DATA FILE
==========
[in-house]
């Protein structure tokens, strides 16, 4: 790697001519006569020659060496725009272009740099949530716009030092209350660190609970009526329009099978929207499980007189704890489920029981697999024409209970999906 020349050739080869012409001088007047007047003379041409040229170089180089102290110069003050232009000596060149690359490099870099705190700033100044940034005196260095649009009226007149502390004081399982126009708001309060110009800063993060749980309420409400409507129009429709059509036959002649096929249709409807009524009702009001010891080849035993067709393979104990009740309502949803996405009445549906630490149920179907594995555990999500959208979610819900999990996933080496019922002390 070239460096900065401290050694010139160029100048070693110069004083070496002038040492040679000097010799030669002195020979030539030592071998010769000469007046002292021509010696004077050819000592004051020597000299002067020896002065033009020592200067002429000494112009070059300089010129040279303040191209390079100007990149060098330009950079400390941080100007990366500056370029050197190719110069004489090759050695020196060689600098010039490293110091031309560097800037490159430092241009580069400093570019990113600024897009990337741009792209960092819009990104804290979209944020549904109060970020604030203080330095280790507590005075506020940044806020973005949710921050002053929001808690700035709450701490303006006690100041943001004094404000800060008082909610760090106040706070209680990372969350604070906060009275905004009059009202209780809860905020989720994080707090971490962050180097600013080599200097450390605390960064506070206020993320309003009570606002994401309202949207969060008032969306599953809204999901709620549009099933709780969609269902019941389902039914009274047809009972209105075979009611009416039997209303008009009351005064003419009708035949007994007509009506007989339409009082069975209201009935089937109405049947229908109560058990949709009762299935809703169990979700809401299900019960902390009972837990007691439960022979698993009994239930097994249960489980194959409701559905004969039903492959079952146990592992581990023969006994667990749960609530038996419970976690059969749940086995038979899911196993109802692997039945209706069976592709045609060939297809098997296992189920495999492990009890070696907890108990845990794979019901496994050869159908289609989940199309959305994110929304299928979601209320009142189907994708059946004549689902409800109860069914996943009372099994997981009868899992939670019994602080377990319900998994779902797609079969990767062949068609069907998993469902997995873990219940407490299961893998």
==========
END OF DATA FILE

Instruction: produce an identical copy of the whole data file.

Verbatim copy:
[in-house]
């Protein structure tokens, strides 16, 4: 790697001519006569020659060496725009272009740099949530716009030092209350660190609970009526329009099978929207499980007189704890489920029981697999024409209970999906 020349050739080869012409001088007047007047003379041409040229170089180089102290110069003050232009000596060149690359490099870099705190700033100044940034005196260095649009009226007149502390004081399982126009708001309060110009800063993060749980309420409400409507129009429709059509036959002649096929249709409807009524009702009001010891080849035993067709393979104990009740309502949803996405009445549906630490149920179907594995555990999500959208979610819900999990996933080496019922002390 070239460096900065401290050694010139160029100048070693110069004083070496002038040492040679000097010799030669002195020979030539030592071998010769000469007046002292021509010696004077050819000592004051020597000299002067020896002065033009020592200067002429000494112009070059300089010129040279303040191209390079100007990149060098330009950079400390941080100007990366500056370029050197190719110069004489090759050695020196060689600098010039490293110091031309560097800037490159430092241009580069400093570019990113600024897009990337741009792209960092819009990104804290979209944020549904109060970020604030203080330095280790507590005075506020940044806020973005949710921050002053929001808690700035709450701490303006006690100041943001004094404000800060008082909610760090106040706070209680990372969350604070906060009275905004009059009202209780809860905020989720994080707090971490962050180097600013080599200097450390605390960064506070206020993320309003009570606002994401309202949207969060008032969306599953809204999901709620549009099933709780969609269902019941389902039914009274047809009972209105075979009611009416039997209303008009009351005064003419009708035949007994007509009506007989339409009082069975209201009935089937109405049947229908109560058990949709009762299935809703169990979700809401299900019960902390009972837990007691439960022979698993009994239930097994249960489980194959409701559905004969039903492959079952146990592992581990023969006994667990749960609530038996419970976690059969749940086995038979899911196993109802692997039945209706069976592709045609060939297809098997296992189920495999492990009890070696907890108990845990794979019901496994050869159908289609989940199309959305994110929304299928979601209320009142189907994708059946004549689902409800109860069914996943009372099994997981009868899992939670019994602080377990319900998994779902797609079969990767062949068609069907998993469902997995873990219940407490299961893998």